In response to Sen. Bulliet, Sen. Waldron said the Libraries Committee had deliberately refrained from mentioning textbooks in its resolution. He added that he did not want to minimize what appeared to be a genuine difference of opinion. He supposed this disagreement would extend to principle 5 of the resolution—that scholars’ desire to profit from their intellectual property rights, while not in itself discreditable, should not weigh in the balance against the development of procedures to ensure fair circulation of their work in the scholarly community.


Sen. Harris seconded Sen. Bulliet’s critique of the resolution. He expressed puzzlement over a number of the principles, particularly #6, urging scholars to retain copyright in their published work. Sen. Harris said he had always encouraged publishers of his books to take the copyright for themselves, because if there were an infringement of copyright, he would prefer to have the infringer face a battery of the publisher’s lawyers.


Sen. Waldron said this is a case of competing values—that of efficent enforcement in case of an infringement of copyright (which he saw as unlikely) against the more systemic values of circulation. The costs are not trivial, he said. He acknowledged that the most egregious offenders are a small subset of publishers, but added that the problems are deep and complex.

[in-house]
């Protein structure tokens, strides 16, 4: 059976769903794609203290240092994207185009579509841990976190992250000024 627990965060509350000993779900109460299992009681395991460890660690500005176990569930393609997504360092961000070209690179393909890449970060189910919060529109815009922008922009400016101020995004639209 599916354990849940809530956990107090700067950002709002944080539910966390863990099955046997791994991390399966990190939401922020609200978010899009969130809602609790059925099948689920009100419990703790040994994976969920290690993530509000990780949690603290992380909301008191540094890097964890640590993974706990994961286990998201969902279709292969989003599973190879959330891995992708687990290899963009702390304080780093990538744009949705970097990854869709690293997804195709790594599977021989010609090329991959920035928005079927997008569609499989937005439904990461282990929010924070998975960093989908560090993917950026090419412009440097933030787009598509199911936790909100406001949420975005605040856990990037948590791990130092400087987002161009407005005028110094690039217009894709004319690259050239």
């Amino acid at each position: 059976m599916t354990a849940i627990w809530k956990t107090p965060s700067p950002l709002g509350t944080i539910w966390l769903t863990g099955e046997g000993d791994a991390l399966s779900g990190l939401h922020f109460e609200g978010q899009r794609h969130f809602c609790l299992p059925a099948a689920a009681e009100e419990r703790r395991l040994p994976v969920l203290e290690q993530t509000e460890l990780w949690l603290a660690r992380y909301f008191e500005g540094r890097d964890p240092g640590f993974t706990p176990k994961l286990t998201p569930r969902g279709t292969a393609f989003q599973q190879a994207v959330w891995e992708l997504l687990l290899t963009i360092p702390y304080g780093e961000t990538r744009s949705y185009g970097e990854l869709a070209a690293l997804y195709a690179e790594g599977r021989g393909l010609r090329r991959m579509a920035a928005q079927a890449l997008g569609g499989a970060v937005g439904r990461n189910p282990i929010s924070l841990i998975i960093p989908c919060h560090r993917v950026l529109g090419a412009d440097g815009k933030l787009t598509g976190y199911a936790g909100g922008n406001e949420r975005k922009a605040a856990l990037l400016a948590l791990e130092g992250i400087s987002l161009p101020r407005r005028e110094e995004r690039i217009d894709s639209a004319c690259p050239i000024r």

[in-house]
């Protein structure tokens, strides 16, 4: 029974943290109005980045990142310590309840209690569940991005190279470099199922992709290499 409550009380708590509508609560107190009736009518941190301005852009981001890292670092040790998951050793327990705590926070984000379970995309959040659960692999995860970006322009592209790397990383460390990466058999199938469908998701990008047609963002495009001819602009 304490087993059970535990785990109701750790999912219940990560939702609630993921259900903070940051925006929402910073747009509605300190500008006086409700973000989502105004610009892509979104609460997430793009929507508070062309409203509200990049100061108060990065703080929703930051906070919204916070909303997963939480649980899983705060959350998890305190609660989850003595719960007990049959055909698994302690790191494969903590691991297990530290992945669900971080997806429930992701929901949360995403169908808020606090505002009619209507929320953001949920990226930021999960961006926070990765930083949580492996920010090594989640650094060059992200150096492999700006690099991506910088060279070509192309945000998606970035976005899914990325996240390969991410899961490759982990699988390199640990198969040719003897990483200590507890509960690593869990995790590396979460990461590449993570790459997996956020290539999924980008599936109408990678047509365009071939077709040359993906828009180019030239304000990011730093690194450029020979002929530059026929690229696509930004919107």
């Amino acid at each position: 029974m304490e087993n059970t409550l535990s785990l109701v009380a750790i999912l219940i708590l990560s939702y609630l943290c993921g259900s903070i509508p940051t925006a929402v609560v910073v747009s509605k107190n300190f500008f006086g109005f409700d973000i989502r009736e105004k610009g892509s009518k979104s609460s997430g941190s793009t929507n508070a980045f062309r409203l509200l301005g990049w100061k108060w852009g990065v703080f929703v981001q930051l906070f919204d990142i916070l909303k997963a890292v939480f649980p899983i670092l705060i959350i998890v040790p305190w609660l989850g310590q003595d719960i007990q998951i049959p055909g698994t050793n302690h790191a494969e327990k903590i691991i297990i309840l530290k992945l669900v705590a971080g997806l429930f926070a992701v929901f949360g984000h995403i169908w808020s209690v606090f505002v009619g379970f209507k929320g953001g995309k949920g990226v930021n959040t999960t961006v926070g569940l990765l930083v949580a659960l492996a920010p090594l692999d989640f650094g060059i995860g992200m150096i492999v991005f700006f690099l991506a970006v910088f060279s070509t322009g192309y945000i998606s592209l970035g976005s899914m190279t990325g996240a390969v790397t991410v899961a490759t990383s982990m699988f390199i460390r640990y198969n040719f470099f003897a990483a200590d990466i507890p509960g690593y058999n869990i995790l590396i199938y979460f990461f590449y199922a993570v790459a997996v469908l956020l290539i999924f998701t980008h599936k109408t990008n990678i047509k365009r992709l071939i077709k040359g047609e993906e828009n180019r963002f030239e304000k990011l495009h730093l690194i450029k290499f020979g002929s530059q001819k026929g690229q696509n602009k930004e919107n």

Sen. Samuel Silverstein (Ten., HS) asked if the intent of the resolution was to deal with journals, and not books. Sen. Waldron said the resolution was mainly about serials, but also about books.


Sen. Neal said that what historically had been a problem mainly of scientific and medical journals has broadened in the last decade to include the social sciences and the humanities, particularly as this kind of publishing has migrated from scholarly to commercial presses. In the last few years the impetus to maximize profits has pushed more publishers to produce books as well as journals. The current inflation rate in book prices, as well as the condition of the American dollar, has recently meant annual increases of 20-30 percent. In addition, as content has migrated to electronic databases, the distinction between journals and books has blurred. There is also double-digit inflation in the prices of these electronic publications. So what was once a particular issue with journals is now a more generic problem.